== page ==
When some of us think of defenders in hockey we think of big, physical players who use their size to serve as gatekeepers to the offensive zone and the slot. Even without hitting physicality is just as important in the women’s game as it is in the men’s game. Size and strength aren’t imperative to being an effective blueliner, but they certainly help. But sometimes we see defenders who excel despite their small statures - and there is no better example of this than Isobel Cup Champion Emily Pfalzer.
Through the NWHL’s first two seasons Pfalzer was the smallest player in the league. As the face and captain of the Beauts franchise she is a living, skating example that size doesn’t matter if you have talent and can process the game at a high level.
There are few players who excel the way that Pfalzer does when it comes to making split-second decisions both with and without the puck. Her quickness and hockey sense has made the 24-year-old one of the best two-way defenders in women’s hockey.
Pfalzer has been a member of the United States Hockey National Camp since age 14. She played in two U-18 Women’s Worlds before she stepping onto the ice with the Boston College Eagles. BC recruited her after watching her win silver with USA at the 2010 U-18 Worlds and, as an alternate captain, win gold in 2011 in the same year that she helped lead the Mississauga Chiefs (PWHL) to the Alumni Cup Final.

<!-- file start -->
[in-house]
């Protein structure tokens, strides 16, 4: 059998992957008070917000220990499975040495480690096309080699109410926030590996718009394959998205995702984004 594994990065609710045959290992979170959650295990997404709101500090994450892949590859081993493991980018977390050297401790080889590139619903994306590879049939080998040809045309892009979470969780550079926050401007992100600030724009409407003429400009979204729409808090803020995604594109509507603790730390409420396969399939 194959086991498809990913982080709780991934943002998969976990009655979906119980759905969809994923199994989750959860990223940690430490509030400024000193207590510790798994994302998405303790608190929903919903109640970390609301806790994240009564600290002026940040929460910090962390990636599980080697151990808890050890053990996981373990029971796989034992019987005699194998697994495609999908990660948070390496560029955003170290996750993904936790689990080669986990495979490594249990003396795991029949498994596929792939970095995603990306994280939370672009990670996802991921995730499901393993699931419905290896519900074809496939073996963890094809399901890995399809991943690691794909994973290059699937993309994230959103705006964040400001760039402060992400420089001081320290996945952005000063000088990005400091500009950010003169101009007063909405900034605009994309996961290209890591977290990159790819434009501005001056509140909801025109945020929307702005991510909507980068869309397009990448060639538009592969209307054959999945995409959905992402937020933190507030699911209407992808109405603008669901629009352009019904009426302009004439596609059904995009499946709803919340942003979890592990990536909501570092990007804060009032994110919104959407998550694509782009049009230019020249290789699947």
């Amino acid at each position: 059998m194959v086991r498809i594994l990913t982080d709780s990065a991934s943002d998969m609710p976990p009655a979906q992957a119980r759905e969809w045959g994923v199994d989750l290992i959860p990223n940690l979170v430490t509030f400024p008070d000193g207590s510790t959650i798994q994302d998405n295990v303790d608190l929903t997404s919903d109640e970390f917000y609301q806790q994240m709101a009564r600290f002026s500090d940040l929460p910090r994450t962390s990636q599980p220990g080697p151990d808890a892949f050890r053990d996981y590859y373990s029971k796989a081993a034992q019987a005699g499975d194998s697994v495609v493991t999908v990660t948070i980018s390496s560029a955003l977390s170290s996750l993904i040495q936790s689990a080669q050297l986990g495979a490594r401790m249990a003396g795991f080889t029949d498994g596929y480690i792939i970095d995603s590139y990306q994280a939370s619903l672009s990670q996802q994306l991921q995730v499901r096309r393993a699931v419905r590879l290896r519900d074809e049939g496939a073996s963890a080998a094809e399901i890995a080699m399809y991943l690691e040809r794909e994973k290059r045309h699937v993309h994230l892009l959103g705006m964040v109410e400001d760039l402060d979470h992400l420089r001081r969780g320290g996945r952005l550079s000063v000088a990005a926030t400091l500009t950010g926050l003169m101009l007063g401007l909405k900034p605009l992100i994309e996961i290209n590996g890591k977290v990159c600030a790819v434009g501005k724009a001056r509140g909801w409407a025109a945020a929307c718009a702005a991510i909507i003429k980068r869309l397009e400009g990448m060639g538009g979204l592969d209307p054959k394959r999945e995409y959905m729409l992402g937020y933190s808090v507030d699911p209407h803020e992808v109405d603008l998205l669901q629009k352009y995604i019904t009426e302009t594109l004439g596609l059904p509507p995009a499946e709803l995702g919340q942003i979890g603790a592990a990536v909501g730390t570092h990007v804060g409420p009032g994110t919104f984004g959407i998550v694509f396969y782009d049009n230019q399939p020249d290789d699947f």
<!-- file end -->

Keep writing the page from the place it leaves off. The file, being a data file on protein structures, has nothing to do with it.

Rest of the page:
As a freshman at Boston College Pfalzer was named to the Hockey East All-Rookie Team thanks in part to scoring five goals and picking up 13 assists. She stepped into a bigger role as a sophomore. Pfalzer finsihed her second NCAA season with 17 points and a +29 plus/minus rating, an improvement from the +9 rating she posted as a freshman.
In Pfalzer’s junior year something clicked in the offensive side of her game. She blocked 38 shots and registered 67 of her own on her way to scoring six goals and 19 assists. The NCAA took notice. Pfalzer was named Hockey East’s Best Defenseman and was also named an Hockey East First Team All-Star.
In Pfalzer’s senior season with the Eagles she took her game to another level with a “C” stitched to her chest. She had 42 points in 36 games, crushing her previous career-high, and finished the season as a +42. Pfalzer was impossible not to notice. She was everything the Eagles needed her to be. At year’s end she was named a Patty Kazmaier Top-10 Finalist, a First Team All-American and Hockey East’s Best Defenseman for the second consecutive season.
In that same season Pfalzer had a goal and an assist in four games with the United States women’s national team at the World Championship. She won gold with USA that year, a triumph she would go on to repeat in 2016 and 2017. Pfalzer’s gold medal victory in 2017 was especially significant because of her participation in the USWNT’s #BeBoldForChange campaign. After demanding equity and fair compensation she and her teammates proved to be unstoppable skating on American ice. In five games she had a goal and assist and finished the tournament with a +4 rating.